They were short, sometimes just one word, such as "Why?" And she often challenged lawyers arguing cases big or small to tell her the real-world effect that a Supreme Court ruling on the matter would have.
O'Connor, who announced her retirement Friday at age 75, was a pragmatist among ideologues, a centrist whose vote could often be a tiebreaker on the court's most contentious issues. Off the bench, she was both generous and demanding, and fully aware of the intimidating effect she had on other people.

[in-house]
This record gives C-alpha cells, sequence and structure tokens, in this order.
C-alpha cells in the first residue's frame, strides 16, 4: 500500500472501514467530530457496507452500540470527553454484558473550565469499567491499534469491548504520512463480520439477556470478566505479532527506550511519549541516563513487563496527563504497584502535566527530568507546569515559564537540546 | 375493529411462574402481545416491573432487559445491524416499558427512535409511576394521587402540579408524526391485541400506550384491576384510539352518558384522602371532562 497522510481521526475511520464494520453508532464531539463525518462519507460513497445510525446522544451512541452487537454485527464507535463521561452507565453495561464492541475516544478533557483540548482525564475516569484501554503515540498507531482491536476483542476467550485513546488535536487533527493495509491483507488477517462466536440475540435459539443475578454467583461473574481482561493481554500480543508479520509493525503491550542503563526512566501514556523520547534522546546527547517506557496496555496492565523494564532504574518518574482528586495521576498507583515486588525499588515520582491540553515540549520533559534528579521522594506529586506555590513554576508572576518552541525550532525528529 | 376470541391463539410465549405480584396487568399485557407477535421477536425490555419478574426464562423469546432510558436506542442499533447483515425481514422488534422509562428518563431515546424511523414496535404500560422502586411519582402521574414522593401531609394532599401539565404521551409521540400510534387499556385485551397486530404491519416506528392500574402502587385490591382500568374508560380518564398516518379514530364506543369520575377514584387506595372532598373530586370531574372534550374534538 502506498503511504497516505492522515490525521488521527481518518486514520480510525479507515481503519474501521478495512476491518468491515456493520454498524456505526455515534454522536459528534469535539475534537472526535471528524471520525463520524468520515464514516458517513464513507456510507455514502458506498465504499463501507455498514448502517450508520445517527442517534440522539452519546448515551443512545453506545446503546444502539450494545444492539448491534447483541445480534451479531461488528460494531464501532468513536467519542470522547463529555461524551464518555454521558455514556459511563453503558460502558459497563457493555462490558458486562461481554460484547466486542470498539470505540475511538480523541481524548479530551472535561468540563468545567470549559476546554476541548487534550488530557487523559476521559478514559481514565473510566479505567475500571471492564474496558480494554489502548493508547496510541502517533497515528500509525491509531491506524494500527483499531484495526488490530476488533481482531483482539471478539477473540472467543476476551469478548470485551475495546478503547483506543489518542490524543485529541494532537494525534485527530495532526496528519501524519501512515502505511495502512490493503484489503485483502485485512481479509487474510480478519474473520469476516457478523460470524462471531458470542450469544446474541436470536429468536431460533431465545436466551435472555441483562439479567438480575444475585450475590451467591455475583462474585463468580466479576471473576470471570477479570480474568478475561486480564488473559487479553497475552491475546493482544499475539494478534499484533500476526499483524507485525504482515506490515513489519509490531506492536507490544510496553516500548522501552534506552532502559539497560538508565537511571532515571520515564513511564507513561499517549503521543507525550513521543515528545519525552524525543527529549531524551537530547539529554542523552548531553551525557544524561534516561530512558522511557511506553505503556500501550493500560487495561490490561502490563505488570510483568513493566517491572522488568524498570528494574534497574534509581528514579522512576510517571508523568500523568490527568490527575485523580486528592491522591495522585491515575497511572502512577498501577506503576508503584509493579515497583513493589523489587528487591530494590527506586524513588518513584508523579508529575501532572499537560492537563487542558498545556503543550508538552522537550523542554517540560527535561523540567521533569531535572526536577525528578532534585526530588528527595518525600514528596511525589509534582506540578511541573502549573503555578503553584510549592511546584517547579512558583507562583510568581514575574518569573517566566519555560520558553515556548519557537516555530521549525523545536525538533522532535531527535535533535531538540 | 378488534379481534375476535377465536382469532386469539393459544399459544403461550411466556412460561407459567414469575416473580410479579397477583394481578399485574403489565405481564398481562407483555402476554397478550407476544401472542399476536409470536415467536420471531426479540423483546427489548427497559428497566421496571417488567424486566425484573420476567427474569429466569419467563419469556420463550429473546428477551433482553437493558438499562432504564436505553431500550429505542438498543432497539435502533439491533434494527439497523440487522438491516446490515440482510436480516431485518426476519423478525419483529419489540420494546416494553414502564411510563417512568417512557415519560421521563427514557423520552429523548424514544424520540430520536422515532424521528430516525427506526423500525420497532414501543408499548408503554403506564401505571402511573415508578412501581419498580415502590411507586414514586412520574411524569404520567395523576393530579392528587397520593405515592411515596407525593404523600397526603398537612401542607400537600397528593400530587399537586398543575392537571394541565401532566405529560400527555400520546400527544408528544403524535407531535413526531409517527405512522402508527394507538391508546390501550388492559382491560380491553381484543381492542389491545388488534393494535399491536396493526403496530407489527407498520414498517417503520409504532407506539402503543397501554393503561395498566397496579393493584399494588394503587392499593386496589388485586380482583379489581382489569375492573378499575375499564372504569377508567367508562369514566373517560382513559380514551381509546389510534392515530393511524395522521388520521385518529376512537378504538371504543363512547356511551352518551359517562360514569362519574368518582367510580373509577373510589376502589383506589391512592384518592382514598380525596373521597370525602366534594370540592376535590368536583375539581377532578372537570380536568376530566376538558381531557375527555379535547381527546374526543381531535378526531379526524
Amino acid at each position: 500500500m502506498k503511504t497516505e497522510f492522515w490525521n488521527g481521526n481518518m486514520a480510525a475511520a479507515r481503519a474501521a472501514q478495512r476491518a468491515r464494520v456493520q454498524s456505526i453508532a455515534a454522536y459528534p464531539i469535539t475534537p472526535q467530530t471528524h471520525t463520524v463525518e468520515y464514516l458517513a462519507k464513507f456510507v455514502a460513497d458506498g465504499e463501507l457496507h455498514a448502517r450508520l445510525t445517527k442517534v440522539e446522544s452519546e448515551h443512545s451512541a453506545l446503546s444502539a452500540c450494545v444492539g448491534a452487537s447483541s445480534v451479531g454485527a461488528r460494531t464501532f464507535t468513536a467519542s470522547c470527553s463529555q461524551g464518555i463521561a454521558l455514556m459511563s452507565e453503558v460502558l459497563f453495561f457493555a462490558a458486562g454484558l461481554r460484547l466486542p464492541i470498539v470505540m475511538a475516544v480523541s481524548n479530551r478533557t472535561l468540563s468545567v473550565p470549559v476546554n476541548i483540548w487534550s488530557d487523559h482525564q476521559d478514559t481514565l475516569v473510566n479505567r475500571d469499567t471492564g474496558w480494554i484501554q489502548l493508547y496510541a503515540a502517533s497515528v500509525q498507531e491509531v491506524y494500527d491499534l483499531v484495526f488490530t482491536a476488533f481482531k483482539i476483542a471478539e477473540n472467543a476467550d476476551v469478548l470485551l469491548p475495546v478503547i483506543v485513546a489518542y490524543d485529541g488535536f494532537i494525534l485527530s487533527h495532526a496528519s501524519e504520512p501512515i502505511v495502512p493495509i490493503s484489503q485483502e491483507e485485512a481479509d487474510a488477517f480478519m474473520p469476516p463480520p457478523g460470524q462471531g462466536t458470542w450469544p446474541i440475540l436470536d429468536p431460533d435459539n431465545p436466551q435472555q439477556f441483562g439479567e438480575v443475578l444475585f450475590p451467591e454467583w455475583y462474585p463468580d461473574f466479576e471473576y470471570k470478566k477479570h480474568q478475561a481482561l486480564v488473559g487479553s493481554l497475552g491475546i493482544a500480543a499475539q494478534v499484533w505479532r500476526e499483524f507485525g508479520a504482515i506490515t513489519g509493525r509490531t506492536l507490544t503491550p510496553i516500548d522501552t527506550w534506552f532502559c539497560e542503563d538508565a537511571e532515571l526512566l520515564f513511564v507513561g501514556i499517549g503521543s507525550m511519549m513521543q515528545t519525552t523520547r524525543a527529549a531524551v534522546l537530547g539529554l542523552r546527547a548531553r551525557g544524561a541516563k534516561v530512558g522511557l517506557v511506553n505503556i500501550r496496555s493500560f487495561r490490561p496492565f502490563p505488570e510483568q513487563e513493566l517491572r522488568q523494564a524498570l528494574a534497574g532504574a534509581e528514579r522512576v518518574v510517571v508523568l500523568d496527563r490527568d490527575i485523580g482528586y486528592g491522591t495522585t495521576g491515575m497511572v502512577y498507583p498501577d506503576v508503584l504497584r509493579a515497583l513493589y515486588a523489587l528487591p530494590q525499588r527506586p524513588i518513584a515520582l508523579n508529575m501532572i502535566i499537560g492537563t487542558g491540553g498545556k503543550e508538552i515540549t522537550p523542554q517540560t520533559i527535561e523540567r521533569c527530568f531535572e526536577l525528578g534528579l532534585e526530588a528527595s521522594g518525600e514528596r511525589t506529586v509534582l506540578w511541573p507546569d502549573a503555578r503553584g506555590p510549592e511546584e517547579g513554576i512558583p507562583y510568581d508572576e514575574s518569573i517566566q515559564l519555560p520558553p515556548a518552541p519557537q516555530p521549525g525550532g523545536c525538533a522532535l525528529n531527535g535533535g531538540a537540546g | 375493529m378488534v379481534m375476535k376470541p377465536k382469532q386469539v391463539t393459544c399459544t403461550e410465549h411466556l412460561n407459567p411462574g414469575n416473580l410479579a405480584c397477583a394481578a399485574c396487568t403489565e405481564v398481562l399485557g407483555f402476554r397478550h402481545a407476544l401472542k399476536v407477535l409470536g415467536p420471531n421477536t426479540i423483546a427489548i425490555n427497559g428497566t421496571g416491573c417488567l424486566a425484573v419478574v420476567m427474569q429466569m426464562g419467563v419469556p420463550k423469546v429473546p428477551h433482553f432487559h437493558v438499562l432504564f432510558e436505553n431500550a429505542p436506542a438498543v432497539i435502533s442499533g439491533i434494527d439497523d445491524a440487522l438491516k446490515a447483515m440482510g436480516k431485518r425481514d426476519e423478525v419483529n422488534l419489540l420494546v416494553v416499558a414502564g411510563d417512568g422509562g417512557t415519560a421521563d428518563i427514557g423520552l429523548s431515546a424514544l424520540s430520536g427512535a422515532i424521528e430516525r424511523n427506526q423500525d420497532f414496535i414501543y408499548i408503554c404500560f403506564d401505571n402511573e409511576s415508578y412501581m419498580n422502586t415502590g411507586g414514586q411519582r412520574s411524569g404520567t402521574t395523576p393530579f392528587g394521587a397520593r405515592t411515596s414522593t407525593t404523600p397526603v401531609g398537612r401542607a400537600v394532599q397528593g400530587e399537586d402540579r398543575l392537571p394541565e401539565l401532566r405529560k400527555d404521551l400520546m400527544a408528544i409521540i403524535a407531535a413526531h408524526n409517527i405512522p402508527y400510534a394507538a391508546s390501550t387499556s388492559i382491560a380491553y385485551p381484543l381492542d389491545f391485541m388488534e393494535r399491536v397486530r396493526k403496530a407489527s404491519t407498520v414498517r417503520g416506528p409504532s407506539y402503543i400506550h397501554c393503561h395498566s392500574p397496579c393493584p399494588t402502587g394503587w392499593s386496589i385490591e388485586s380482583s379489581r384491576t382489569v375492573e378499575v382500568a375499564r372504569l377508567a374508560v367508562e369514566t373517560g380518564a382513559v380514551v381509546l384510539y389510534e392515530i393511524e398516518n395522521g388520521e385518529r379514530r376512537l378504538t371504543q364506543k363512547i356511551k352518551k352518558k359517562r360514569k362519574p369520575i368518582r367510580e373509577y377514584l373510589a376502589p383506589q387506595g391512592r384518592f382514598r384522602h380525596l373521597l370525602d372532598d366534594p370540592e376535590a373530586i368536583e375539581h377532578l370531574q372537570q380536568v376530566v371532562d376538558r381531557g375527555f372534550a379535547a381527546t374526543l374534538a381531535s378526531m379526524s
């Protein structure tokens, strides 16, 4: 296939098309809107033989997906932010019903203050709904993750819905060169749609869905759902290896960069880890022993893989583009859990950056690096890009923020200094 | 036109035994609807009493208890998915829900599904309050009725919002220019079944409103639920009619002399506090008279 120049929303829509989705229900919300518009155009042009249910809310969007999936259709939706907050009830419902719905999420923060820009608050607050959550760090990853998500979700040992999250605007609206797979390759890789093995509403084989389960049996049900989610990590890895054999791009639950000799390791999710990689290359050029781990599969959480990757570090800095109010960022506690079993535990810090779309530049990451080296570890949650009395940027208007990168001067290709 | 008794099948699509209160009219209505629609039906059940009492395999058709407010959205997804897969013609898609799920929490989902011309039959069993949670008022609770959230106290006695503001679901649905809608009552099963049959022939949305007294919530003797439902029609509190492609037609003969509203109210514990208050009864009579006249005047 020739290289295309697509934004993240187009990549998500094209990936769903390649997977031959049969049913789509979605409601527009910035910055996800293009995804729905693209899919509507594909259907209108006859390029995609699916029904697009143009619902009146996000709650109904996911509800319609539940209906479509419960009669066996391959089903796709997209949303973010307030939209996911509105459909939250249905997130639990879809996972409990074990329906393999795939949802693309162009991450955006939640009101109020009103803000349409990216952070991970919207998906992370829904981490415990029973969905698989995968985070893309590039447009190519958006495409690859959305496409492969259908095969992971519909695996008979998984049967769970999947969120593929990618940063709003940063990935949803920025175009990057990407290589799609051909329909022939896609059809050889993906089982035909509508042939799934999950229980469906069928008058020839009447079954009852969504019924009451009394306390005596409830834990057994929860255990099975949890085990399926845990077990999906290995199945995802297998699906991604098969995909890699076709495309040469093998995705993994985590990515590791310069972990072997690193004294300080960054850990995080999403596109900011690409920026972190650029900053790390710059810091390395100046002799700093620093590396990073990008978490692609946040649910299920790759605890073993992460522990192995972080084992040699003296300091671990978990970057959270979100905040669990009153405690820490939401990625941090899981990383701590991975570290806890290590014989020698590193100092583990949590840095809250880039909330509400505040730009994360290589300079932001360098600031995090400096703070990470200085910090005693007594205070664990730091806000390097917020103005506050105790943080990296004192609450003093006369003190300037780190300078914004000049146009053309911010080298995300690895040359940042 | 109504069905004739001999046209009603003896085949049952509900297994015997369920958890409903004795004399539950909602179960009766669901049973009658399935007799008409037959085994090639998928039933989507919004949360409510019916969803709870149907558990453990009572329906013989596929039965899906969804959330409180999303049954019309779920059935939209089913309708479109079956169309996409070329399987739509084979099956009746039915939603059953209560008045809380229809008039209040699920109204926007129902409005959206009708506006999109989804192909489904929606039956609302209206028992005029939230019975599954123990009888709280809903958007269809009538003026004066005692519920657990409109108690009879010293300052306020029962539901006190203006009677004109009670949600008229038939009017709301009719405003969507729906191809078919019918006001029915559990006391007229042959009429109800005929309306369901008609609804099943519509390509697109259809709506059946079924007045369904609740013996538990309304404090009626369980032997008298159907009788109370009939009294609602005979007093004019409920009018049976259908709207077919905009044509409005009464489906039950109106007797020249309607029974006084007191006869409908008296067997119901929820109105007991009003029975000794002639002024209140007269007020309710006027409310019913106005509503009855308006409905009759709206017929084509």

The toughness and independence of her upbringing on an Arizona a ranch showed in O'Connor. She could be short-tempered and blunt, and she did not suffer pesky reporters lightly. She was accustomed to asking the questions, not answering them.
Her gaze, with cool blue eyes, is direct and uncompromising. When asked a question she disliked, such as when she would retire, she sometimes said nothing at all.
The first woman to serve on the court, O'Connor was a crucial vote in holding the middle ground on landmark rulings from abortion to abuses in money and politics.
O'Connor held the center while the court became more conservative in the 24 years since President Reagan appointed her. Still, she often sided with the more conservative justices, as in the ruling that handed Bush victory in the 2000 election.